What is Silent Reflux?


Silent reflux, also known as Laryngopharyngeal Reflux Disease (LPR), is an extra oesophageal disorder of gastroesophageal reflux (GERD) with symptoms relating to sensations in the throat.



These symptoms were previously thought to constitute part of the spectrum of GERD, however silent reflux is now thought to be a distinct entity and should be managed differently.


In a large study, throat clearing was observed in 87% of patients with silent reflux versus only 3% of patients with GERD.  Similarly whilst 20% of patients with silent reflux also report heartburn, a significantly higher proportion with GERD, at 83% report heartburn.


Globus sensation, chronic throat clearing and gravelly voice are the three most common presenting symptoms of silent reflux.  Chronic throat pain, the sensation of choking as well as chronic cough, may also be frequently experienced.


The prevalence of silent reflux is rapidly increasing and are diagnosed and treated primarily by ENT surgeons. If you think you are at risk, contact your GP who can refer you to an ENT surgeon.


Once diagnosed; silent reflux can be treated by a combination of medications as well as behaviour and dietary changes. This article will focus on the behavioural and dietary modifications to treat silent reflux as these have been found to be essential to the treatment of silent reflux, in addition to medical therapy.  In fact, recent studies suggest that anti-reflux medication will have little effect if the diet is not carefully controlled.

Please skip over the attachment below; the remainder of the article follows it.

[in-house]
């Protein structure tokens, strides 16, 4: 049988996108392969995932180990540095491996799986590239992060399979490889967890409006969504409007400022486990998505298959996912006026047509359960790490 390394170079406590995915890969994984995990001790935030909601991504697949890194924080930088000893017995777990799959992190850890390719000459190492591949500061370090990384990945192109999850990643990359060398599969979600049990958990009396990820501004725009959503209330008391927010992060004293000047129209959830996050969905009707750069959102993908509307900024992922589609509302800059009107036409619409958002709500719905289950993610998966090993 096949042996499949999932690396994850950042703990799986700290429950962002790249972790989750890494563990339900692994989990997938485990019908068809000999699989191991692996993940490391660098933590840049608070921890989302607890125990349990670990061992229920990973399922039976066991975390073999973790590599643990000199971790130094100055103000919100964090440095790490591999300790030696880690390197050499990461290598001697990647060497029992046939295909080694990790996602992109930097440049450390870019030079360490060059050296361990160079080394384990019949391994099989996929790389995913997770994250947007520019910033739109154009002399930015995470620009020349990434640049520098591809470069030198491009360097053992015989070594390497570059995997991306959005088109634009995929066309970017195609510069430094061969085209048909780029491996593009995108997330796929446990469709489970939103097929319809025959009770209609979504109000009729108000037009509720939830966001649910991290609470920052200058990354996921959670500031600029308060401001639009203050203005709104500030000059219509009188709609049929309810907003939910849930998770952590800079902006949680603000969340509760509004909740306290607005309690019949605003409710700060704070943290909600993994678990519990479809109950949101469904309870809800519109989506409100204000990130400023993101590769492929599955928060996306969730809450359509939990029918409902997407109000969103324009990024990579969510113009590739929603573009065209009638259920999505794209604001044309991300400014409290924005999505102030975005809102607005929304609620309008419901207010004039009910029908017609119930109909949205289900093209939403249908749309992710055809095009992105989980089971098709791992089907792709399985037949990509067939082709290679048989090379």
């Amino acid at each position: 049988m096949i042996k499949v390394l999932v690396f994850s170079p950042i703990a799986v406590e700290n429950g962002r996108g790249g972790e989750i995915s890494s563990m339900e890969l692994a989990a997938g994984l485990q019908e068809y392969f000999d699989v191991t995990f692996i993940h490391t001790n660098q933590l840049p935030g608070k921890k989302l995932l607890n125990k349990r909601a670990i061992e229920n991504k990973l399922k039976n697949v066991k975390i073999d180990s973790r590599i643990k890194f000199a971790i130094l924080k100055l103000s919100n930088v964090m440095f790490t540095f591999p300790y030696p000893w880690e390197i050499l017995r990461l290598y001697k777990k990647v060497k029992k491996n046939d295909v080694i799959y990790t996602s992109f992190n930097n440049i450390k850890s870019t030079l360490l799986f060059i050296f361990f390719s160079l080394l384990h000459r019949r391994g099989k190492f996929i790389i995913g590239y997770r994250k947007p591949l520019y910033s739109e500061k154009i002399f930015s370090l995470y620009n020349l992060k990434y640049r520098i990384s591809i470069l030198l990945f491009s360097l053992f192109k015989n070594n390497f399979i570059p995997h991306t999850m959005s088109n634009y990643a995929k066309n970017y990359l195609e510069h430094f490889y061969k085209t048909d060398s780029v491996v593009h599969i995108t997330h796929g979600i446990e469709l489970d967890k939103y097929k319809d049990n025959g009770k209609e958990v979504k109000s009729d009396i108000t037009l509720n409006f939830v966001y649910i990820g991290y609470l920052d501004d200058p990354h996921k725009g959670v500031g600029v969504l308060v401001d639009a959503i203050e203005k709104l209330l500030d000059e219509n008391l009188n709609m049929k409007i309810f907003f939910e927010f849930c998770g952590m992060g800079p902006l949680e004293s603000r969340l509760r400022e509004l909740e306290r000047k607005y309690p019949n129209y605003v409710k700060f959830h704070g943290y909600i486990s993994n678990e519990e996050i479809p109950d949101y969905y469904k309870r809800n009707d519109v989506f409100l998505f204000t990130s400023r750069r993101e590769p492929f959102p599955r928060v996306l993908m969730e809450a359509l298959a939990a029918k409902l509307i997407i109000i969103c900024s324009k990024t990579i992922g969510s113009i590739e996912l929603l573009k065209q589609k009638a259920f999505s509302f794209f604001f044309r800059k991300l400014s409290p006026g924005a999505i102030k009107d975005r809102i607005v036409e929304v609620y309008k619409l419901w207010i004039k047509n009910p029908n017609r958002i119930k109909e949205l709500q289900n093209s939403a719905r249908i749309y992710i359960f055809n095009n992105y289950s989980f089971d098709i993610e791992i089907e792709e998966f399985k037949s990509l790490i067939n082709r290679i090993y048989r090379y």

Many foods and drinks can make symptoms worse, and it is important that these be reduce. In particular, caffeinated or carbonated beverages, dairy products, acidic foods such as tomatoes, all citrus fruits and their juices etc. should be reduced.


Changes in behaviour and habits include weight loss, quitting smoking, avoiding alcohol and not eating immediately before bedtime are all factors that aims to reduce reflux disease. It is now that nicotine and alcohol relax the sphincters of the oesophagus, allowing acid to reflux more easily.


Untreated silent reflux can lead to other laryngeal pathologies (vocal cord ulcer and granulomas) and worsening of coexisting asthma and COPD.  Untreated silent reflux may also place a role in exacerbating chronic sinusitis and contribute to the development of laryngeal cancer.  For more information on silent reflux or if you think you are at risk, please speak to your doctor or a medical professional who can refer you to an ENT Consultant.



This information is intended solely for the general information of the reader and is not a substitute for medical care provided by a licensed and qualified health professional. Please consult your GP/health care provider for a formal diagnosis.


The challenge of protocols for reflux disease: a review and development of a critical pathway. Altman KW, Prufer N, Vaezi MF. Otolaryngol Head Neck Surg. July, 2011.
Evaluation and Management of Laryngopharyngeal Reflux. The Journal of the American Medical Association. March 9, 2012.
Laryngopharyngeal Reflux. American Academy of Otolaryngology – Head and Neck Surgery. March 9, 2012.
Laryngopharyngeal Reflux: Diagnosis, Treatment, and Latest Research: Andrea Maria Campagnolo, Jacqueline Priston, Rebecca Heidrich Thoen, Tatiana Medeiros, and Aida Regina Assuncao Int Arch Otorhinolaryngol. Nov 5, 2013.
Date: 08/02/2017